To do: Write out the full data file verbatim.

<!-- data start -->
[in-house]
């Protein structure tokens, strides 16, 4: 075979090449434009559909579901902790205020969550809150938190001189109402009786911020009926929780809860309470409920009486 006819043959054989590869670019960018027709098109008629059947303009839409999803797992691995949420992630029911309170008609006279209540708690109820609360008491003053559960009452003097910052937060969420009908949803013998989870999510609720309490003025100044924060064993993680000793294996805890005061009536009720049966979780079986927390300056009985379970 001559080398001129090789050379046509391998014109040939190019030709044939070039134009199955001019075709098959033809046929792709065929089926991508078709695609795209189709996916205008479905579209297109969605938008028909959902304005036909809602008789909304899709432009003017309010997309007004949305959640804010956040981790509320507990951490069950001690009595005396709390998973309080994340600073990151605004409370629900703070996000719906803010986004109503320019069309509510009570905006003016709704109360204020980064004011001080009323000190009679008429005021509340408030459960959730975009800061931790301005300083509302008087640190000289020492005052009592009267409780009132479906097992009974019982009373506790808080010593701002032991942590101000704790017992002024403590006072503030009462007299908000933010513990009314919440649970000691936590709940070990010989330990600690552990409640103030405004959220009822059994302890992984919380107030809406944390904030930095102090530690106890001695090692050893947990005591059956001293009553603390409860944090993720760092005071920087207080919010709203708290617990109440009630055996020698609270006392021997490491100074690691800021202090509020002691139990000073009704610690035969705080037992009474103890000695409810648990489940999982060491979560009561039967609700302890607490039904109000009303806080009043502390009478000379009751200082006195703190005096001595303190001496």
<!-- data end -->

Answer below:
[in-house]
């Protein structure tokens, strides 16, 4: 075979090449434009559909579901902790205020969550809150938190001189109402009786911020009926929780809860309470409920009486 006819043959054989590869670019960018027709098109008629059947303009839409999803797992691995949420992630029911309170008609006279209540708690109820609360008491003053559960009452003097910052937060969420009908949803013998989870999510609720309490003025100044924060064993993680000793294996805890005061009536009720049966979780079986927390300056009985379970 001559080398001129090789050379046509391998014109040939190019030709044939070039134009199955001019075709098959033809046929792709065929089926991508078709695609795209189709996916205008479905579209297109969605938008028909959902304005036909809602008789909304899709432009003017309010997309007004949305959640804010956040981790509320507990951490069950001690009595005396709390998973309080994340600073990151605004409370629900703070996000719906803010986004109503320019069309509510009570905006003016709704109360204020980064004011001080009323000190009679008429005021509340408030459960959730975009800061931790301005300083509302008087640190000289020492005052009592009267409780009132479906097992009974019982009373506790808080010593701002032991942590101000704790017992002024403590006072503030009462007299908000933010513990009314919440649970000691936590709940070990010989330990600690552990409640103030405004959220009822059994302890992984919380107030809406944390904030930095102090530690106890001695090692050893947990005591059956001293009553603390409860944090993720760092005071920087207080919010709203708290617990109440009630055996020698609270006392021997490491100074690691800021202090509020002691139990000073009704610690035969705080037992009474103890000695409810648990489940999982060491979560009561039967609700302890607490039904109000009303806080009043502390009478000379009751200082006195703190005096001595303190001496």